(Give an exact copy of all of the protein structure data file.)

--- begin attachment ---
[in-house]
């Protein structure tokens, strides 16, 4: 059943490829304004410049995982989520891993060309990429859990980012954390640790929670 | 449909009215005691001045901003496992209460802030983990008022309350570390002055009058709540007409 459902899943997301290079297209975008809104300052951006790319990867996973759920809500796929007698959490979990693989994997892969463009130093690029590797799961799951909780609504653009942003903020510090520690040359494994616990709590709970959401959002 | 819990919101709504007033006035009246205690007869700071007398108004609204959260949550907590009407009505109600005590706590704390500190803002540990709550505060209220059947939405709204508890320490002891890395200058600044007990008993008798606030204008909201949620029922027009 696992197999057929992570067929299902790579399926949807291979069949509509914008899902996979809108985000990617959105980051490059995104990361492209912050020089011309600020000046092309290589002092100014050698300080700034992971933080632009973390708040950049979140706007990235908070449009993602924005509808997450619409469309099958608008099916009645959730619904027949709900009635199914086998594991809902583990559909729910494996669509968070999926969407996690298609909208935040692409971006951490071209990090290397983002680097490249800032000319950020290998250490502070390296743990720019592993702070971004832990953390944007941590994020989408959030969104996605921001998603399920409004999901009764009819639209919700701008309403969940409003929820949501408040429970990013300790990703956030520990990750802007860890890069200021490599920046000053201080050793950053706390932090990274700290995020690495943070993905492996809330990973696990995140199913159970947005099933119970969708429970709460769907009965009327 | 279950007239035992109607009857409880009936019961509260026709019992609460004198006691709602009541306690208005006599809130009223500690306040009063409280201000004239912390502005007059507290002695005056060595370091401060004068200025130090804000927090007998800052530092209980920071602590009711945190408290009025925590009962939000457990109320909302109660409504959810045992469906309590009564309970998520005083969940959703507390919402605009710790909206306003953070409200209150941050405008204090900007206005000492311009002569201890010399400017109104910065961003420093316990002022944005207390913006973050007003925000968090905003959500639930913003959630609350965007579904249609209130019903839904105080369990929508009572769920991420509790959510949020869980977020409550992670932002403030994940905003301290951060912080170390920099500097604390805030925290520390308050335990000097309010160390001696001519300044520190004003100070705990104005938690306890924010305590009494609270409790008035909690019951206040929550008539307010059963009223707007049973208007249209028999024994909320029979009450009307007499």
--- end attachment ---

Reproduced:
[in-house]
């Protein structure tokens, strides 16, 4: 059943490829304004410049995982989520891993060309990429859990980012954390640790929670 | 449909009215005691001045901003496992209460802030983990008022309350570390002055009058709540007409 459902899943997301290079297209975008809104300052951006790319990867996973759920809500796929007698959490979990693989994997892969463009130093690029590797799961799951909780609504653009942003903020510090520690040359494994616990709590709970959401959002 | 819990919101709504007033006035009246205690007869700071007398108004609204959260949550907590009407009505109600005590706590704390500190803002540990709550505060209220059947939405709204508890320490002891890395200058600044007990008993008798606030204008909201949620029922027009 696992197999057929992570067929299902790579399926949807291979069949509509914008899902996979809108985000990617959105980051490059995104990361492209912050020089011309600020000046092309290589002092100014050698300080700034992971933080632009973390708040950049979140706007990235908070449009993602924005509808997450619409469309099958608008099916009645959730619904027949709900009635199914086998594991809902583990559909729910494996669509968070999926969407996690298609909208935040692409971006951490071209990090290397983002680097490249800032000319950020290998250490502070390296743990720019592993702070971004832990953390944007941590994020989408959030969104996605921001998603399920409004999901009764009819639209919700701008309403969940409003929820949501408040429970990013300790990703956030520990990750802007860890890069200021490599920046000053201080050793950053706390932090990274700290995020690495943070993905492996809330990973696990995140199913159970947005099933119970969708429970709460769907009965009327 | 279950007239035992109607009857409880009936019961509260026709019992609460004198006691709602009541306690208005006599809130009223500690306040009063409280201000004239912390502005007059507290002695005056060595370091401060004068200025130090804000927090007998800052530092209980920071602590009711945190408290009025925590009962939000457990109320909302109660409504959810045992469906309590009564309970998520005083969940959703507390919402605009710790909206306003953070409200209150941050405008204090900007206005000492311009002569201890010399400017109104910065961003420093316990002022944005207390913006973050007003925000968090905003959500639930913003959630609350965007579904249609209130019903839904105080369990929508009572769920991420509790959510949020869980977020409550992670932002403030994940905003301290951060912080170390920099500097604390805030925290520390308050335990000097309010160390001696001519300044520190004003100070705990104005938690306890924010305590009494609270409790008035909690019951206040929550008539307010059963009223707007049973208007249209028999024994909320029979009450009307007499």